The barking tree frog can be found from southern Virginia through to Florida and eastern Louisiana. They occur more commonly in the coastal areas and there are colonies in Tennessee and Kentucky and also have been introduced into the southern part of New Jersey.
When the weather is warm they can be found on treetops. But they reside both on land and in water. In dry weather, they dig into the ground and shelter in roots and clumps of vegetation seeking moisture. In breeding season, they come together at ponds and streams. These tree frogs, like most others are insectivorous – eating and hunting crickets, earthworms, max worms and even insect larvae. They have a very broad diet.
The barking tree frog is a relatively large species of tree frog and is the largest species native to America. The frog’s length is normally from 2.0 – 2.8 in. It is difficult to pinpoint a specific range of colors for this frog because it can change the color of their skin. Colors vary greatly. However, it is easy to differentiate because of the dark spots on their backs. To aid with climbing, the barking tree frog has rounded toe pads. The loud calls often created by males are done with the help of a large vocal sac. Eyes of the barking tree frog are black, gold and brown. The tadpoles are also large, reaching lengths of up to 2.0 in. and can take up to 2 months to transition.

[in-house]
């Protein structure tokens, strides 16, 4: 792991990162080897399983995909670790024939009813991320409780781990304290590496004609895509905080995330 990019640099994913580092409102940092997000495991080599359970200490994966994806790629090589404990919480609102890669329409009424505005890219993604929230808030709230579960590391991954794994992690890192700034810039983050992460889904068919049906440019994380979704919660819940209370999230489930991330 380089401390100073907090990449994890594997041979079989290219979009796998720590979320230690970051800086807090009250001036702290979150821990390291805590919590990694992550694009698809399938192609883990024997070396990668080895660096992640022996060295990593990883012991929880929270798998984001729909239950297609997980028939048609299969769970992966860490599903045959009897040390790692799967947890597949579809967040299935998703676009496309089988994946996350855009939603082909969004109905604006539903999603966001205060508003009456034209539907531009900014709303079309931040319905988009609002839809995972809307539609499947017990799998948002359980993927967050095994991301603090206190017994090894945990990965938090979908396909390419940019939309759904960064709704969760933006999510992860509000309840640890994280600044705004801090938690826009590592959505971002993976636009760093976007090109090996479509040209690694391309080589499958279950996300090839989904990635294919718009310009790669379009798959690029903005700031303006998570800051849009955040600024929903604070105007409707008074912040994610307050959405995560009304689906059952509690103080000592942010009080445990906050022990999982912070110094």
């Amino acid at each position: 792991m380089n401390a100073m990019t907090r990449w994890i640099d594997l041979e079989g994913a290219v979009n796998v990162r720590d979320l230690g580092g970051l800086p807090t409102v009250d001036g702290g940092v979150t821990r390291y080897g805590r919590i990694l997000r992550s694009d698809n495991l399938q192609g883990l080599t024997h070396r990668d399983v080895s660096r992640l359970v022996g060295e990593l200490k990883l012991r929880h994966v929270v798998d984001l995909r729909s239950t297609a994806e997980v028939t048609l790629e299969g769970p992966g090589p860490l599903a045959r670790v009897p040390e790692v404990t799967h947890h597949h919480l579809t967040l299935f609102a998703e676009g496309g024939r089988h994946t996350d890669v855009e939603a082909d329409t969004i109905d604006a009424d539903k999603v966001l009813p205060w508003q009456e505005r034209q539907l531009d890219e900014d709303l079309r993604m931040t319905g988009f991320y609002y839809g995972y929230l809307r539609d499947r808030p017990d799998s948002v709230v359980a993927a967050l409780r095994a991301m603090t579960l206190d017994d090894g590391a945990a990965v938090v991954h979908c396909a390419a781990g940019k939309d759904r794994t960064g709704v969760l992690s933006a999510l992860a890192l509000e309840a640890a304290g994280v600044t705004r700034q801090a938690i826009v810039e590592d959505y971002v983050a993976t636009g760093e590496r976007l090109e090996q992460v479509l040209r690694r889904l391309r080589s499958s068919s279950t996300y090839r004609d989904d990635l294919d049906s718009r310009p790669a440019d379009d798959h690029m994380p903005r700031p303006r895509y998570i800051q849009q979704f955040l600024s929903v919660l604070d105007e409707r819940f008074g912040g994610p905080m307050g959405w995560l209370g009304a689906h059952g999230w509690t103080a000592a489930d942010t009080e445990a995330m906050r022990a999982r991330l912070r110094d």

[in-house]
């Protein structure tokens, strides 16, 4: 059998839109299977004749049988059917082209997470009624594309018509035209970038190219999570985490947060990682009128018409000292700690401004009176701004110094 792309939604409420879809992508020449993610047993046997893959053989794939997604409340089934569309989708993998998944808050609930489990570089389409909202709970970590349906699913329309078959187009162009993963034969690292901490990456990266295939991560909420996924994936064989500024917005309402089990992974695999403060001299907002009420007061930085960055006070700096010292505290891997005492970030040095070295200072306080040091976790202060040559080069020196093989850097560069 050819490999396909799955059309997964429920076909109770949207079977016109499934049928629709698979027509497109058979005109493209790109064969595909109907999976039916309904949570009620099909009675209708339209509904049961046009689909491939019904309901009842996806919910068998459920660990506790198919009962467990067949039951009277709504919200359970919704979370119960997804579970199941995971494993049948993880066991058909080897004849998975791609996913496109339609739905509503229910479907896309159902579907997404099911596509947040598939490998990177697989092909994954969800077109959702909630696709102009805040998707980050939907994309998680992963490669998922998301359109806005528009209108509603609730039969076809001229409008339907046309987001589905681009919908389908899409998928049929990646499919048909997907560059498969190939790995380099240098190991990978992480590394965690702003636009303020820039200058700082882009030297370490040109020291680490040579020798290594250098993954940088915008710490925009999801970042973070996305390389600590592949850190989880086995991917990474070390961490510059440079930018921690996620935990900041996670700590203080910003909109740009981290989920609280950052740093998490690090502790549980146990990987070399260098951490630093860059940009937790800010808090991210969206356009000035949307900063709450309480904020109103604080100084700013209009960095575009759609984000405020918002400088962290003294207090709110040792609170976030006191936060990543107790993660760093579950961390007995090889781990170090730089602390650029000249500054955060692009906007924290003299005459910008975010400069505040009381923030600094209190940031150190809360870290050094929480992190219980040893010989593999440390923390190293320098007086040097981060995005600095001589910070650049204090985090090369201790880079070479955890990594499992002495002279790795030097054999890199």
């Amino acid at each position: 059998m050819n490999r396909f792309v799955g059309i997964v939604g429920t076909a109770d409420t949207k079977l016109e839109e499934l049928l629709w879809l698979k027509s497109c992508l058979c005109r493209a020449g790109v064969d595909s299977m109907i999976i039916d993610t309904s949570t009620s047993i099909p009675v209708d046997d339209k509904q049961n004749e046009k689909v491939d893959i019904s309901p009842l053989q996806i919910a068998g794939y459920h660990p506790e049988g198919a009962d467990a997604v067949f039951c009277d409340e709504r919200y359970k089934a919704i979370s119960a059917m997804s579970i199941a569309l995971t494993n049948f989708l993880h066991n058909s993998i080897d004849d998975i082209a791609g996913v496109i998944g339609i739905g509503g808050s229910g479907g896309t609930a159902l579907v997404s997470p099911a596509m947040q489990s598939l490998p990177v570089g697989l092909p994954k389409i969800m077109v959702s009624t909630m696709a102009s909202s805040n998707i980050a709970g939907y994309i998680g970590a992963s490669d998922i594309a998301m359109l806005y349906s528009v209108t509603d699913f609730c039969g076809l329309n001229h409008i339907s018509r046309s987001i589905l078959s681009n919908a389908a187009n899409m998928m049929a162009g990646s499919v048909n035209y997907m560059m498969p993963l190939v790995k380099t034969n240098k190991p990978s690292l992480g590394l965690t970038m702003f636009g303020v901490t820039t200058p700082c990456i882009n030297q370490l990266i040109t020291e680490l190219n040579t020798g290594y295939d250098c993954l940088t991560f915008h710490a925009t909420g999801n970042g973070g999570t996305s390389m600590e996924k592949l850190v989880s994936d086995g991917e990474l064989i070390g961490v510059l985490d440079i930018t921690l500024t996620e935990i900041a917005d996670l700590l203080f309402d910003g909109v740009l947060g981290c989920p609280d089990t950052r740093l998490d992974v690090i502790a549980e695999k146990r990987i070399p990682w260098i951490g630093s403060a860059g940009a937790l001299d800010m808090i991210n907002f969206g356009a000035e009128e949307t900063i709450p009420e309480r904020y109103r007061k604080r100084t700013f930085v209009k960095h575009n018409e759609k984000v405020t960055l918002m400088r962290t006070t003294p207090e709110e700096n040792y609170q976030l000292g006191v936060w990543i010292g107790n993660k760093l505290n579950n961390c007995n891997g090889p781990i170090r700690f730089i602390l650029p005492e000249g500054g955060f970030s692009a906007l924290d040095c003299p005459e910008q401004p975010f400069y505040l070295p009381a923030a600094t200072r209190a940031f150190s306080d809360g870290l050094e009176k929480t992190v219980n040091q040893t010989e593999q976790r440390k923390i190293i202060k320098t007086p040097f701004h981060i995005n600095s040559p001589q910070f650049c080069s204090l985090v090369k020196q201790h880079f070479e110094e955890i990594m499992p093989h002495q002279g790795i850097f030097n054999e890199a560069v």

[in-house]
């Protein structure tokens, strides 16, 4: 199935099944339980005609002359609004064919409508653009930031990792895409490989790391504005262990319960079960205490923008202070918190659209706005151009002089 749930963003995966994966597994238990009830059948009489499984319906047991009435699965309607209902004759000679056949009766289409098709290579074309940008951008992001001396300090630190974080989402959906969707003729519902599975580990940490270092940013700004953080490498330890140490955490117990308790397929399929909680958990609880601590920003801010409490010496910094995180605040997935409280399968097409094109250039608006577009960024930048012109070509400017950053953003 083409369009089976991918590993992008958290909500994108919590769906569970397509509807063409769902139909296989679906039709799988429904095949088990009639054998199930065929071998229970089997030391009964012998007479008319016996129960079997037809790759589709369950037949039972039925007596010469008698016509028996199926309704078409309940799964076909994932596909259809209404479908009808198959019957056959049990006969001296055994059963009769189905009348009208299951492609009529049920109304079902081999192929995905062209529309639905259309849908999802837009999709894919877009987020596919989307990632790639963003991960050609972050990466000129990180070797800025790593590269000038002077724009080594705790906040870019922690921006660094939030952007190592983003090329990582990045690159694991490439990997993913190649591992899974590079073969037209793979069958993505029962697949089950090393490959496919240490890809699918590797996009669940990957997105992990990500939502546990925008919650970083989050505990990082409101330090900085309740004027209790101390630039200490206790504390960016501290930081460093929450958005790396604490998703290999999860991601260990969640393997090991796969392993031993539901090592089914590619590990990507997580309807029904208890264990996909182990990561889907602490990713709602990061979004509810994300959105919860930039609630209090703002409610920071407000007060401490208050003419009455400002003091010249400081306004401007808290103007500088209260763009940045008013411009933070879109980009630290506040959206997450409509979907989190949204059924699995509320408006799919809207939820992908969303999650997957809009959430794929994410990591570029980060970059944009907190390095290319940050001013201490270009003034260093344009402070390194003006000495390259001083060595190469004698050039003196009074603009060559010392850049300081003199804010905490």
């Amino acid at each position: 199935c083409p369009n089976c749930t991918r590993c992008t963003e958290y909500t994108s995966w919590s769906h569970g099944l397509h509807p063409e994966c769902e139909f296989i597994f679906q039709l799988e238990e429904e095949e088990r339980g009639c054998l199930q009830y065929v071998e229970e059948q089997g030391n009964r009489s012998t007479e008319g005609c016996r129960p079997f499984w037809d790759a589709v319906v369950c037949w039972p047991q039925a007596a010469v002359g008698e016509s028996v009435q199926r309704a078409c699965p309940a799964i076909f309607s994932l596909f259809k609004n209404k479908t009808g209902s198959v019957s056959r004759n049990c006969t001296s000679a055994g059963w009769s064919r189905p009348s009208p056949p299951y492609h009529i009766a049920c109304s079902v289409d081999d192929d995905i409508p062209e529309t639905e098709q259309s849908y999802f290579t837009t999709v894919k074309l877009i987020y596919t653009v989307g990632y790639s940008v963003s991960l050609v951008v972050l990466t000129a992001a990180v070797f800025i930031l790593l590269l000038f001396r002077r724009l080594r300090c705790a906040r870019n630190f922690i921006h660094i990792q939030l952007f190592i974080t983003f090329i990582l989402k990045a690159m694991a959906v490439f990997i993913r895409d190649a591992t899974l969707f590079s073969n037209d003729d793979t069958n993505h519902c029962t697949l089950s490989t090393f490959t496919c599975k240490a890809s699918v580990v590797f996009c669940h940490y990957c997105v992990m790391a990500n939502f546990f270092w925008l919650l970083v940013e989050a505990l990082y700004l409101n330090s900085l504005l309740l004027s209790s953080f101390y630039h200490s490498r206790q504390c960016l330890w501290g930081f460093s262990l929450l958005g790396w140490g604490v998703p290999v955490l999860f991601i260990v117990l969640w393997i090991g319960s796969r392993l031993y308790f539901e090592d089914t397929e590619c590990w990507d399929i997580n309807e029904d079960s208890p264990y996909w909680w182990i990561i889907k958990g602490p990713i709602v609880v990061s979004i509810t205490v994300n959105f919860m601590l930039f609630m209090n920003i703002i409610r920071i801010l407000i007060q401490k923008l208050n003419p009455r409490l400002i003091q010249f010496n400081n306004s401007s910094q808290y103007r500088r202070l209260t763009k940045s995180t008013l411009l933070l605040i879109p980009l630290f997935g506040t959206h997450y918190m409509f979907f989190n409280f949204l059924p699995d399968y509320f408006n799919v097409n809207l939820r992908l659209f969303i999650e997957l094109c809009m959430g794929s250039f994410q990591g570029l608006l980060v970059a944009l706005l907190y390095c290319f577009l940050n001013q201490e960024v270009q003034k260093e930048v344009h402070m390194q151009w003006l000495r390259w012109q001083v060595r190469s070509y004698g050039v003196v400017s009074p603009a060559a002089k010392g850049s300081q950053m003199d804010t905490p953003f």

Learn more with Schechter Natural History's Guide to Reptiles and Amphibians